You know that feeling you get when states pass Voter ID laws and you believe it to be an infringement on a person’s right to vote?  Despite the fact that anyone can easily get an ID, you believe the hurdle put in place to be much more nefarious that it seems.  That is kind what supporters of the 2ndAmendment are feeling right now.  I support voter ID laws in the same manner I am ok with background checks and some basic mental health component for a gun purchase.  Both can be very dangerous and lead to an infringement of a basic constitutional right, but if done well and aggressively kept in check, harmless.

Edit:  David at Gun Culture 2.0 wrote a very good fact based response to the NY Times editorial to compliment his earlier “opinion” based one:

WSJ drops a Truth Bomb: The Progressive Gun-Control Charade: “After tragedy, politicians glibly call for unworkable reforms—then blame the ‘gun lobby’ when they fail.”

I came across an article in the WSJ today that succinctly summed up the gun control situation in American politics.

It’s notable how much the rhetoric has changed since the peak of the national gun-ban movement, when politicians talked honestly about reducing violence by constricting the gun supply—and what that would require. In a 1989 Senate hearing, Sen. Howard Metzenbaum, a Democrat from Ohio, candidly explained: “If you don’t ban all of them you might as well ban none of them.” But gun bans proved unpalatable to American voters in even the most liberal jurisdictions. In 1976 Massachusetts voters rejected a handgun ban referendum 69% to 24%, with 86% of eligible voters going to the polls. In 1982 California voters rejected a handgun “freeze,” which would have barred their sale, 63% to 37%, with a voter turnout of 72%. (source)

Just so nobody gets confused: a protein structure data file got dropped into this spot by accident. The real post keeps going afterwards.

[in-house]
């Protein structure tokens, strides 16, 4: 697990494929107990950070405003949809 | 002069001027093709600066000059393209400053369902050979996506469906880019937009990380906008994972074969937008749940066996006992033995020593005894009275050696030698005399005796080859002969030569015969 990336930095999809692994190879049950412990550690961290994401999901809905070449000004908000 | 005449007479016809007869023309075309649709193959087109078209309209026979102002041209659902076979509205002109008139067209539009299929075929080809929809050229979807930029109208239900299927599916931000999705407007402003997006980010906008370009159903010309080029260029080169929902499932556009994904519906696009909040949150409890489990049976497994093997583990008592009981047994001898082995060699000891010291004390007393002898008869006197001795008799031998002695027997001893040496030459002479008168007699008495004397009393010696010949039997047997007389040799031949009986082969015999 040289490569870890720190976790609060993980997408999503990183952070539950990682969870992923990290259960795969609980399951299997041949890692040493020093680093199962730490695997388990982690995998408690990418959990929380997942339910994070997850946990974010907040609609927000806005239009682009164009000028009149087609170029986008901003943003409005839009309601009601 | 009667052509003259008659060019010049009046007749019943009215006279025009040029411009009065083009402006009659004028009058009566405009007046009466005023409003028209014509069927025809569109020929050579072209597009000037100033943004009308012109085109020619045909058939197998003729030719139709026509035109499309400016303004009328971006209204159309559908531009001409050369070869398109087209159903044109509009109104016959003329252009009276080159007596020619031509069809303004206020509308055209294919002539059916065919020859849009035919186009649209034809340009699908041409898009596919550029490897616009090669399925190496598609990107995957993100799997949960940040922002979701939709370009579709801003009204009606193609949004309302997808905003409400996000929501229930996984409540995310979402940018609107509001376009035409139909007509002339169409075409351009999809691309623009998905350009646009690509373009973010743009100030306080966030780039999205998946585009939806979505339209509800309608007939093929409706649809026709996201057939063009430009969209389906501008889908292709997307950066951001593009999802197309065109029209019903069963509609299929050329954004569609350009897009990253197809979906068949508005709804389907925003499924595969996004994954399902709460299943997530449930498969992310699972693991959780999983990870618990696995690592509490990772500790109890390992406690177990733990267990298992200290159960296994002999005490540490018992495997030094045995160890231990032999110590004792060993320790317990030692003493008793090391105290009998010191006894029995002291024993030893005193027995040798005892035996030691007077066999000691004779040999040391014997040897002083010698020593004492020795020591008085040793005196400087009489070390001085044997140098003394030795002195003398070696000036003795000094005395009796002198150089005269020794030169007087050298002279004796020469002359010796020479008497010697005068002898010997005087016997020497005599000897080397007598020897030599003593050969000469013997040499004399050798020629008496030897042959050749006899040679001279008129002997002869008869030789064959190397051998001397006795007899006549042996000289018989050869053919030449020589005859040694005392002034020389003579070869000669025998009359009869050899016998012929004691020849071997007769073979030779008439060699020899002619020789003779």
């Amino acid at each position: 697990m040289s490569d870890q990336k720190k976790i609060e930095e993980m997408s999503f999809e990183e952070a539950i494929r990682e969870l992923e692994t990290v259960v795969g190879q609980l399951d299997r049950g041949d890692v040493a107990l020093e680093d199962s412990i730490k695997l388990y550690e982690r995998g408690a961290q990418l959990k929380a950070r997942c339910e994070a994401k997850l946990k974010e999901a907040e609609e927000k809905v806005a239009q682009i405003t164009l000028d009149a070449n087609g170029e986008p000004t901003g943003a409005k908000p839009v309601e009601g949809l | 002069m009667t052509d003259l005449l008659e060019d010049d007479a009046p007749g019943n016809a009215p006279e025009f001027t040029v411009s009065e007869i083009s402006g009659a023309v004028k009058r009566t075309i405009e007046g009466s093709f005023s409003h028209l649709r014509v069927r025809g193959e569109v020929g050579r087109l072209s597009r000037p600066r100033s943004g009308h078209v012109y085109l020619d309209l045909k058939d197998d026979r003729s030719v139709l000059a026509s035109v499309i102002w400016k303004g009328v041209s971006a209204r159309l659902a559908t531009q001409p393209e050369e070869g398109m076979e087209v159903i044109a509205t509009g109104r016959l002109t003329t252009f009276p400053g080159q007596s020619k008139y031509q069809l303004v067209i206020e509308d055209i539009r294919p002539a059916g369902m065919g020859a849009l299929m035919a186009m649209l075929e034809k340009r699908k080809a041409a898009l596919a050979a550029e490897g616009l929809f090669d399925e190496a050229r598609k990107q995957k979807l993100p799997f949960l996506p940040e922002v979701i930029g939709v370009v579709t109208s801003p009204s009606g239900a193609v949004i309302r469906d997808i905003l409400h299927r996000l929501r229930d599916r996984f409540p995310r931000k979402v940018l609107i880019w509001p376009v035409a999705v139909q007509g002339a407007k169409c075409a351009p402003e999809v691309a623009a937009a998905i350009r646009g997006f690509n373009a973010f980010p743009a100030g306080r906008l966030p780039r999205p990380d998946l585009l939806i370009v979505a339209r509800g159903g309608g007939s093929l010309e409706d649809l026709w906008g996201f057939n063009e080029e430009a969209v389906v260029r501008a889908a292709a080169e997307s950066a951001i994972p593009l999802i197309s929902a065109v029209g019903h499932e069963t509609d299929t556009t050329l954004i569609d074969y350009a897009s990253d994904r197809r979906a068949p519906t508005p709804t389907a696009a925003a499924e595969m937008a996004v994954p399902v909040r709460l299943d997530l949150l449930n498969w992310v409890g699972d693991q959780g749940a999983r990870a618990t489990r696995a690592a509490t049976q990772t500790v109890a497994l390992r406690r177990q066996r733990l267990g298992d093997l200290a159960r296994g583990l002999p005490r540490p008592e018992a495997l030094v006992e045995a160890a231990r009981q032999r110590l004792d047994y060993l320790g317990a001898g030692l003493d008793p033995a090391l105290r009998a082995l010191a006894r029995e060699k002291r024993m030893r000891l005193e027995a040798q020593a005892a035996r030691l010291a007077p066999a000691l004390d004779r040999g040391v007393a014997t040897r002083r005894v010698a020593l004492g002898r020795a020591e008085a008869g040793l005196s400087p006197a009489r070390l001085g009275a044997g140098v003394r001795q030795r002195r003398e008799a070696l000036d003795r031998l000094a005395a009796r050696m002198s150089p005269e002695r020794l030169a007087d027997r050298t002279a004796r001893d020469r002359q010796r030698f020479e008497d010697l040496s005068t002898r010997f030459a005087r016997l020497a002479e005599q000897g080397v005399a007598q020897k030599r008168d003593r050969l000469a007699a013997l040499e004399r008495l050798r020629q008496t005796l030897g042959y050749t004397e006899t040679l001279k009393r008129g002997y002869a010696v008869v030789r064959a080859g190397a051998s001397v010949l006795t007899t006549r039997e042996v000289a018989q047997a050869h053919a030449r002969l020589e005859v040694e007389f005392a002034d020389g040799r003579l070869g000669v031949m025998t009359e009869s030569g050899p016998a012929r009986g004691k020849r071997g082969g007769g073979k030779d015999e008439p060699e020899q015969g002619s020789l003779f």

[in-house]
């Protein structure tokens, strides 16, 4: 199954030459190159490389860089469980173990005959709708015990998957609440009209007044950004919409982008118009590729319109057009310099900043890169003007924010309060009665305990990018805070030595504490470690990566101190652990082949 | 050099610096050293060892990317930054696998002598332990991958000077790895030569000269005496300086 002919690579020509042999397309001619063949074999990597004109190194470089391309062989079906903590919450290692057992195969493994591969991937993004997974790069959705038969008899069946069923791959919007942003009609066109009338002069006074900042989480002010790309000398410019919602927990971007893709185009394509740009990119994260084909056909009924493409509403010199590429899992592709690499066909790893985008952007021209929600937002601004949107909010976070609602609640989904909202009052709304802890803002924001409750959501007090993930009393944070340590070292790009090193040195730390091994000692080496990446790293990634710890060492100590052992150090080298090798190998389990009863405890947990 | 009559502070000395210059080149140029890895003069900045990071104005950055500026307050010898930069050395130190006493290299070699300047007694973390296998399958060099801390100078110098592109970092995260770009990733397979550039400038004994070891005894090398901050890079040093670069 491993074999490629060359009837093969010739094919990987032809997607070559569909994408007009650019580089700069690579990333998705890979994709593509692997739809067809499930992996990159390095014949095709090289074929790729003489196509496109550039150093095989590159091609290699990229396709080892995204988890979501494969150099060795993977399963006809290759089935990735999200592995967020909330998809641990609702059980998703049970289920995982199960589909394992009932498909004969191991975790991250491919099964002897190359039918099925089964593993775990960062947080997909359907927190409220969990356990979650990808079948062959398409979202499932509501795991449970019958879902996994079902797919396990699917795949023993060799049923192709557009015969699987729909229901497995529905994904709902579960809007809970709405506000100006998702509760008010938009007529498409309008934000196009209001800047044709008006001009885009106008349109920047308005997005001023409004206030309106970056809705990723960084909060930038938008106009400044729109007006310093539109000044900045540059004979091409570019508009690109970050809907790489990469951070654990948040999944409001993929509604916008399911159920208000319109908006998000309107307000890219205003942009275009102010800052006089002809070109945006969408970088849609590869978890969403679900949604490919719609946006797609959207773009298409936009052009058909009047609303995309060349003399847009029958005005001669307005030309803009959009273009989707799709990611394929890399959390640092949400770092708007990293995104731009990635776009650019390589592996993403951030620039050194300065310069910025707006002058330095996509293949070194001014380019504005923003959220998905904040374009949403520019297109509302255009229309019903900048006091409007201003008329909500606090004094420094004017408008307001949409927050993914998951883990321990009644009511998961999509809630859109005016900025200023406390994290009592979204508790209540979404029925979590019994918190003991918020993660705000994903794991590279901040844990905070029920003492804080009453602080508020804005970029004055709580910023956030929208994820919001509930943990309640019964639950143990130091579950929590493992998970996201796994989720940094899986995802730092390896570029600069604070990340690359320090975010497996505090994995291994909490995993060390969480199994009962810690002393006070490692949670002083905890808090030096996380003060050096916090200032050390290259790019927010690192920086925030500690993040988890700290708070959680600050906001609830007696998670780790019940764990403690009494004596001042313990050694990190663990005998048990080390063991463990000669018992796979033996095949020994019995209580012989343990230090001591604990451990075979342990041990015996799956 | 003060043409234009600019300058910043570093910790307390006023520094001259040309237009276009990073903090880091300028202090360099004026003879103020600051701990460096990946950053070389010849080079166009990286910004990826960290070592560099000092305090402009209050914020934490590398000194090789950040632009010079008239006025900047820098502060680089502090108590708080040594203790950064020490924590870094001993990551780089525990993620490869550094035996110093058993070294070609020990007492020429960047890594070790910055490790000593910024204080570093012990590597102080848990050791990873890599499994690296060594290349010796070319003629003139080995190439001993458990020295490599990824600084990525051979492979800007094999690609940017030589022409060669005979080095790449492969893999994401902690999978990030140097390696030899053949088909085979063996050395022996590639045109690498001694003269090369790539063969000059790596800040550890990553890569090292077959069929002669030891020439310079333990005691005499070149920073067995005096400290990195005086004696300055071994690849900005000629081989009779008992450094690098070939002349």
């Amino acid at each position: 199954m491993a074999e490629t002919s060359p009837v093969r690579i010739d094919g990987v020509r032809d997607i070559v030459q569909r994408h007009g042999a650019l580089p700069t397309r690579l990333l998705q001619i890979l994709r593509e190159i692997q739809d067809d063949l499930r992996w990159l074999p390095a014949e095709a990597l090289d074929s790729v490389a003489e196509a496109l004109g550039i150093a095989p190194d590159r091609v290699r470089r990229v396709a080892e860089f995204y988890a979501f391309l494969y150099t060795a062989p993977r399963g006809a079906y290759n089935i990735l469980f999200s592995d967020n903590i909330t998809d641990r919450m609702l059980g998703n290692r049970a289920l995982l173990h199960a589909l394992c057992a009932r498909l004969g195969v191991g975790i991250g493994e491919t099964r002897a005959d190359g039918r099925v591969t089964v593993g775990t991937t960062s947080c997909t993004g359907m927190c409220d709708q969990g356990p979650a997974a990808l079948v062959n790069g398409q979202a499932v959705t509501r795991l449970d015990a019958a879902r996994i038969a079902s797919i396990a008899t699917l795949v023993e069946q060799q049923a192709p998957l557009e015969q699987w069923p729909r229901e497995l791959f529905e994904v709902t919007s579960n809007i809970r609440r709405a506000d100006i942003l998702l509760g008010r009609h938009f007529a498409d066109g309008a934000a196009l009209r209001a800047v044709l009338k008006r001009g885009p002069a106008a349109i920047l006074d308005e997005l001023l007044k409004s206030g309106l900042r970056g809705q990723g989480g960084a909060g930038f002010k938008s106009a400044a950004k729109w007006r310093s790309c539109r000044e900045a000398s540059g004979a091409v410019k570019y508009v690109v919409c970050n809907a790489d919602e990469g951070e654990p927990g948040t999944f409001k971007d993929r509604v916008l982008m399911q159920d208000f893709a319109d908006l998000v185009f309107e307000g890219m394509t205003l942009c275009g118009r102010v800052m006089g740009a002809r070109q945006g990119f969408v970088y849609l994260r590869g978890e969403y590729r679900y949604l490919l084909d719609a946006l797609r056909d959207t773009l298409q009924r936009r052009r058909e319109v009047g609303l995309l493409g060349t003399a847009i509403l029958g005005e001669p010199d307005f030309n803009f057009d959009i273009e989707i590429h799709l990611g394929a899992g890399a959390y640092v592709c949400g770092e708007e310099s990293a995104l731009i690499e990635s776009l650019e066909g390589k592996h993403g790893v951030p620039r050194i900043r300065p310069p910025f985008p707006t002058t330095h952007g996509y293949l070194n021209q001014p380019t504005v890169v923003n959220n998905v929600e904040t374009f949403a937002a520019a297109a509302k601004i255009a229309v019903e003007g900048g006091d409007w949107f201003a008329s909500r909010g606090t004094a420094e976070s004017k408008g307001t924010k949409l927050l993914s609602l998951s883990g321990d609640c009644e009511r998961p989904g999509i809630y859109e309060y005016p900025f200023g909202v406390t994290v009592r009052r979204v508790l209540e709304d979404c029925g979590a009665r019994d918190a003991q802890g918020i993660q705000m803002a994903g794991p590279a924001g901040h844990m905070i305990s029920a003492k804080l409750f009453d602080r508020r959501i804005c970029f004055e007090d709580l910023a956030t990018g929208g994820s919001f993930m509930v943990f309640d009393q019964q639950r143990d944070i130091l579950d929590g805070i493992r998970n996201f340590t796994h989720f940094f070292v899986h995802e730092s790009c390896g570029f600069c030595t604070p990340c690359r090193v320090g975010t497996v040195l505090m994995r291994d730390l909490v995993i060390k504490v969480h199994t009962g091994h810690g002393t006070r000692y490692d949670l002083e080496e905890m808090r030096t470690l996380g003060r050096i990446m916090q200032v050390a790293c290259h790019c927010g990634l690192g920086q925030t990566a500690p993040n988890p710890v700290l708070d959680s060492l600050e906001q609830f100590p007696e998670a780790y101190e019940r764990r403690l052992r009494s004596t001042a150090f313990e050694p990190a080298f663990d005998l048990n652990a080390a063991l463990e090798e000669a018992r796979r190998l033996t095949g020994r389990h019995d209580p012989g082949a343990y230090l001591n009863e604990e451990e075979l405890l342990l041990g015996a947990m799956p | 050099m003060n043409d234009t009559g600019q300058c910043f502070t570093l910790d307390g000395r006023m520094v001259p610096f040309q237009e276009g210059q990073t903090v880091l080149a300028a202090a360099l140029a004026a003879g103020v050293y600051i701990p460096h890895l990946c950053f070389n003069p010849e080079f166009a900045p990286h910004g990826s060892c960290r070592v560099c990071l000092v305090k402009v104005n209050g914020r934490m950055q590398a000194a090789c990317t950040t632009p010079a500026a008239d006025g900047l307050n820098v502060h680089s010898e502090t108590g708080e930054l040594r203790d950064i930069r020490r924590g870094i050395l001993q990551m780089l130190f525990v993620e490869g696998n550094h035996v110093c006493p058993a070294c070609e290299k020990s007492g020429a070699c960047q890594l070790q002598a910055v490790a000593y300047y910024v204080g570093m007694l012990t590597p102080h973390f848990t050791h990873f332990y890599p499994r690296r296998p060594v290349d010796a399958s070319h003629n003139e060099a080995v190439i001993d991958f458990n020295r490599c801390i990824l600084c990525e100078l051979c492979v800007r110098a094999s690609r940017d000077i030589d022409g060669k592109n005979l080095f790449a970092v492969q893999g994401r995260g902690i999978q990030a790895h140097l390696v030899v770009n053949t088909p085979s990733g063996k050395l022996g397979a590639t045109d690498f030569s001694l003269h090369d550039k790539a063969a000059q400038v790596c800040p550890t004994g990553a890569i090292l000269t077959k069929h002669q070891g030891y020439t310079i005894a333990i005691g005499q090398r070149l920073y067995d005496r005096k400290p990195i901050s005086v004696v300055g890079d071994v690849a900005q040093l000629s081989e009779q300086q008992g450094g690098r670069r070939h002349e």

Gun owners have long memories.  We’re fully aware that despite the rhetoric softening slightly, the true desires of the antigun extremists is to ban as many as possible.  After all, what else is “Australian” gun control without confiscation under the guise of buybacks?

We’re not stupid, as GeekyLiberal stated, and we don’t appreciate being lied to or lied about.

The WSJ goes on to say

Gun owners and Second Amendment activists understand that Howard Metzenbaum was absolutely right about the logic of supply-side gun control. So they resist incremental gun controls on the understanding that the latest proposal cannot be the last step. And when these half-measures fail, in either passage or effectiveness, progressives can always blame the “gun lobby.”

Yet despite the media push to make the NRA the biggest boogeyman ever, they poll higher than Obama and Clinton and support for gun banning remains low, no matter what push polls claim about background checks.

Still, President Obama’s open praise of the Australian gun ban is progress of a sort. It sets us on the path toward an honest debate about the confiscation policies that supply-side gun control inevitably requires. The challenge is to get the politicians who continue to crave the votes of gun owners to speak as candidly about this as the president has.

This reminds me of another article I read earlier this year where Charles W. Cooke called for antigun extremists to nut up or shut up:

When the likes of Rob Delaney and Bill Maher and Keith Ellison say that we need to get rid of the Second Amendment, they are not speaking in a vacuum but reflecting the views of a small but vocal portion of the American population. And they mean it. That being so, here’s the million-dollar question: What the hell are they waiting for? Go on, chaps. Bloody well do it.

As gun owners, we’re tired of the dancing around and hints the antigun forces keep dropping.  As the WSJ post concludes:

So, to the glib critics of America’s gun culture: You cannot continue to have it both ways. If vast reductions in the supply of guns are the key to stopping mass shootings, tell us precisely what policies you propose. And then tell us how you intend to square those policies with the fact that Americans already own hundreds of millions of firearms.

If you cannot reconcile these two things, then you owe America’s lawful gun owners a different conversation: One in which you try to convince them that they’d be better off under policies that would disarm good people in a fruitless attempt to keep bad men from getting guns.

CCW success story: Bank Robber shot by civilian with CCW

Just another example of a good guy with a gun:

Local 4 has learned the robber walked into the bank and announced a hold-up. He received money from a teller and then pointed the gun at the customer, who shot him. [The CCW holder] shot him in both arms and the leg.

If you are going to carry, carry everywhere.  The gun does you no good if you leave it at home.